The process of validation is a crucial component of determining whether there really is any market for your product. It comes first in a long list of priorities in the initial phase, ahead of the team, the features you want, everything. In the absence of validation, you may end up creating a product that no one is really going to pay for and find you had been taken for a ride by your imagination all the while. So here is a cost-effective step by step way to get certain about the future of your product.
1. Pen down the problem
Write down the problem you are trying to solve. Not the solution itself, just the problem. Work on your statement until you can articulate it precisely in a single sentence.
2. Ascertain the tier of the problem
The tier of the problem refers to the importance placed on it by those who are experiencing the problem. You want your problem to be one of the three most important faced by your potential customer. It is important to judge the severity of the problem, as otherwise your solution might not even be considered as the problem itself is low on the list of priorities, and you don't really want that.
Here, you want to draw up a basic profile of the people experiencing the problem, shortlist 20 to 50 people who fit that profile, and then connect with them. Before your first meeting with them, come up with ten or so questions that you want to ask them. Record the answers in the written word and keep the document with you. After speaking to five or six people, you will come to realize how severe the problem really is.
2. Determine what solutions are currently out there
After talking to about 20 people on your list, you will realize how the problem is being solved at the moment. Usually, you want to solve a problem which already has a market or one that already has a noted competitor doing well in the field. This reinforces the importance of the problem you are trying to solve. Raise warning flags if there are no competitors; this usually means there is no market or that it is not really important in the eyes of those who experience it.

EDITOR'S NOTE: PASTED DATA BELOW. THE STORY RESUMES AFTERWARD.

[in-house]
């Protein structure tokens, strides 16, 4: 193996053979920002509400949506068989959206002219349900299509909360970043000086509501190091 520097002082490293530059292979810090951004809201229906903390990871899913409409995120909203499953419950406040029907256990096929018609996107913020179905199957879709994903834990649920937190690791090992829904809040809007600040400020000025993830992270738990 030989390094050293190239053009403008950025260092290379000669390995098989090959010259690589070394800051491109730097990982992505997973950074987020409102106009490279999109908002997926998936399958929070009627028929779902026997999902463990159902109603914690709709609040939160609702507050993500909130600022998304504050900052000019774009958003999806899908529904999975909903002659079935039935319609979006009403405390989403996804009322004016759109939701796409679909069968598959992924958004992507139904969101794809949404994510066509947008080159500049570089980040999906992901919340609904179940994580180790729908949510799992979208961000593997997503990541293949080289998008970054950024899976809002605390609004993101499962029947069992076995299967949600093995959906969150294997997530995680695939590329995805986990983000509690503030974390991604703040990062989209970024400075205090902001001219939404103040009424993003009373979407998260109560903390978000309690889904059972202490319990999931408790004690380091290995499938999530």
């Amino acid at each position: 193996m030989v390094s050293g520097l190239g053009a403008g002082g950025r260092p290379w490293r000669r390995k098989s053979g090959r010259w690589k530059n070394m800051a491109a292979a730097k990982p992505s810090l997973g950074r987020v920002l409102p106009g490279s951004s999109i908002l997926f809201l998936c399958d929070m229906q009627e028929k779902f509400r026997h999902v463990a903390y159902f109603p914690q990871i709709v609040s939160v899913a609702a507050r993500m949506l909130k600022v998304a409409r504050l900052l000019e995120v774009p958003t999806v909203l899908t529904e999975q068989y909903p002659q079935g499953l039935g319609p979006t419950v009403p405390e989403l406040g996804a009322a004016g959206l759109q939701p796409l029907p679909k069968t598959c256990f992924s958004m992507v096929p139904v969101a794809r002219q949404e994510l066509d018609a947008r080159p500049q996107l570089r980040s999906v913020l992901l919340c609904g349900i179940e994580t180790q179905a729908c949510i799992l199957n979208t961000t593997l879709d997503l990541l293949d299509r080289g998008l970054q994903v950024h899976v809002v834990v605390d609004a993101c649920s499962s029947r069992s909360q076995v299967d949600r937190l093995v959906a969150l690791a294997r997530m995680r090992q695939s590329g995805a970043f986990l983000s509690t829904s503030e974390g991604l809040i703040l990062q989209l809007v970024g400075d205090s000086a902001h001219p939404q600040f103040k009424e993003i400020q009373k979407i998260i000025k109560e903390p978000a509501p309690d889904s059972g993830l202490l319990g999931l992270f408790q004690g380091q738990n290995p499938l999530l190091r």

4.Identify pain points of the current solution
Identify the pain points in the process of solving the problem that the prospects currently face. If they are using another product, ask questions, like: What do they not like about it? What could have been added to make life easier for the prospects? Remember, your product needs to be not only distinct, but also better than the solutions currently present in the market. This “better” aspect needs to be tangible and concrete and one that you can leverage during the launch of your solution.
5. Verify that people will pay money to solve the problem
Use your competitor's data to validate whether people spend money to solve the problem. Look at their growth, the number of customers, hirings made, money raised etc for clues. If these things are present, that is good news for you as it means that people will shell out money to have the particular problem solved whether by your competitors or better still for you, for the problem to be solved by you. Now have another chat with the list of people we chalked out earlier in this process. Ask them how much do they think is a fair deal to have the problem solved. Highlight to them how your solution is better than their current process. The query has three potential answers:
a) They will pay for it.
b) They will not pay for it.
c) They aren't sure yet.
Talk more with people who are non-committal or say that they don't really know. Ask them why won't they pay for the product. Is there a budget for the solution? You want at least five "yes" answers after having a conversation with 10 people. Of course the yeses will not necessarily mean that they would indeed pay up, but nevertheless, it is a good sign.
6. Use your prospects
The last help you want your anticipating prospects to render to you is to provide feedback on the solution as it is being built. Some of them could even become your first paying customers.